bedding question/Primer Question

Discussion in 'Rifles, Bullets, Barrels & Ballistics' started by larryaguilar, Feb 28, 2003.

  1. larryaguilar

    larryaguilar Well-Known Member

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    Which bedding kit would you guys recommend on
    a synthetic stock - I have bedded wood stocks
    before but never a synthetic - just worried about it not "sticking" well??

    I have been working on a load for my sako 75
    in 300 wby.
    - 83.2 H4831 190 SMK Fed 215

    Good accurate load in my gun
    - I switched to Fed 210 to see what would happen - The SD went down to 10 with the
    extreme spread being 40 FPS - At 3080 FPS avg

    - The Fed 215 - SD is 17 with the extreme spread being 70 FPS with a slightly higher
    average speed

    - Using the Fed 210 will I have problems with
    ignition in cold climates??
    [​IMG]
     
  2. Mysticplayer

    Mysticplayer Writers Guild

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    Hi, living in Canada, I have to contend with cooler weather so primers make a difference. So far, I have only used the Fed 215M primers so I don't have to worry about temp.

    I guess it depends on how cold you mean. If not going much below freezing, the Fed 210 should be ok (test first of course). If you are planning some really cold hunts, stick to the 215. The statistics will not impress an animal and the the hangfire/misfire will definitely get your attention.

    Try the match 215 primers. It may get you the same deviation and you will not have to worry about the temp.

    I have found the H4831SC extreme to be temp. insensitive and my loads work in all climates I hunt. Drop tables don't change much either.

    Jerry
     

  3. Mysticplayer

    Mysticplayer Writers Guild

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    Forgot to answer your question about the bedding compound. What do you mean by synthetic?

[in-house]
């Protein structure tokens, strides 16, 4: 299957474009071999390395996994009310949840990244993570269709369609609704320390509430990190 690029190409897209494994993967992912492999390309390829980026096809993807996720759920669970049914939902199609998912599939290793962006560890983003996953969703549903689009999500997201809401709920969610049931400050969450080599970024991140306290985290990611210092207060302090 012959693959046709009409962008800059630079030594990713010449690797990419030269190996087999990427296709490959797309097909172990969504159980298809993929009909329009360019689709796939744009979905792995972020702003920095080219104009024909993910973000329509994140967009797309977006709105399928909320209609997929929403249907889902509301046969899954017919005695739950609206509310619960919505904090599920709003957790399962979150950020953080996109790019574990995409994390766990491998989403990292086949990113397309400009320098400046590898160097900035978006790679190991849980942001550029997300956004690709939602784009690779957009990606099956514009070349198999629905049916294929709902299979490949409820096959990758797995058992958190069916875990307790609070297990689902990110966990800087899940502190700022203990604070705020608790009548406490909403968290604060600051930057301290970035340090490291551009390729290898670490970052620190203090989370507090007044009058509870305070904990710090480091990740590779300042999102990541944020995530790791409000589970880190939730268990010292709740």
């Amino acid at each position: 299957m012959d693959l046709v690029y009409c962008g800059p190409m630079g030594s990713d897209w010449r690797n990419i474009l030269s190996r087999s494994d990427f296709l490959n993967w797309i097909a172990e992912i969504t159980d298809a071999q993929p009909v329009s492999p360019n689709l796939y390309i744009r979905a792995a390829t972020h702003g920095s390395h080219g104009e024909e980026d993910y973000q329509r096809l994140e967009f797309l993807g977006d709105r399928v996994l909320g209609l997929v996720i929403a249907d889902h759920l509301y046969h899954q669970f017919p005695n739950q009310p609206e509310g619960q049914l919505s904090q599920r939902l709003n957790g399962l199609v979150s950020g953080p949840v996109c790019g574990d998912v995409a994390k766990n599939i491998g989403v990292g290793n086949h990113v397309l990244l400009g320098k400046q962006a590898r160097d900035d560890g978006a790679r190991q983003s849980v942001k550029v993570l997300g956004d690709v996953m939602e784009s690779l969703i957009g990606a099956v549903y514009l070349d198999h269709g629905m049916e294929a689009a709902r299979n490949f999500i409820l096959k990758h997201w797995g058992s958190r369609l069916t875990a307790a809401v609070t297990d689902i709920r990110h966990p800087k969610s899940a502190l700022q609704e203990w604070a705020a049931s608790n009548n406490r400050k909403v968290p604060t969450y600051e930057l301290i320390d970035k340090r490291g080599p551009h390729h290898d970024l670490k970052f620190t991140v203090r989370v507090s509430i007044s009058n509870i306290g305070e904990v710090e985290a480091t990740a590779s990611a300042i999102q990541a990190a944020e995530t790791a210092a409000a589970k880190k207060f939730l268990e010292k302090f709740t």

If this is the tupperwear injection molded stock, you are going to have problems. Clean agressively with brake cleaner to remove mold release. Drill holes and scratch up the surface very rough. You can use a knife and "cut" the surface. You want as much area for the bedding to grab onto as possible. In general, epoxy (what bedding compounds are made from) will not stick to this material so you need to use mechanical adhesion.

    If this is a "fiberglass" product, then any bedding compound will work. I use the epoxy steel from Devcon, and Lepages. It comes in a two part syringe for easy mixing. Usually sold in any hardward store.

    Use a good mold release like PVA - available at any plastic shop. Procedure is the same as wood. Just check it from time to time to make sure that it isn't lifting.

    Jerry
     
  4. ewallace

    ewallace Well-Known Member

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    Mar 17, 2002
    I live in Michigan and shot the Fed 210M primers down to 15 degrees Then switch to Fed 215M primers and use 2g less powder. I have found my 338 Yogi with 94.7g of H1000 will shoot good down to -6 degrees with the Fed 210M primer but had 1 not fire at -6 and for my gun I just go to the 215m primer when it gets below 15 degrees. Hope this helps.
    Crow Mag

    [ 02-28-2003: Message edited by: crow mag ]
     
  5. Brent

    Brent Well-Known Member

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    I have used the 210m's down to 10 degrees in my 300 Ultra and have not had a problem yet. I have a load I am getting a little vertical stringing in, so I will try the 215m to see if "maybe" better ignition will make this disappear.
     
  6. larryaguilar

    larryaguilar Well-Known Member

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    Jan 10, 2003
    Thanks for the Info!!!!!!!!!!!
     
  7. Guest

    Guest Guest

    I use nothing but Fed. primers. As far as bedding compound, I use a couple different kinds, Marine Tex and Devcon Steel.

    I kinda like the Marine Tex a little better, for if doing a stock in warm weather it sets up faster.
     
  8. Nicholas

    Nicholas Well-Known Member

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    Dec 15, 2001
    crow mag

    How does the velocity compare between the loads? You said with the 215's you reduce your load, taking this into account what velocity variations are you seeing (speed, SD, ES, etc...)?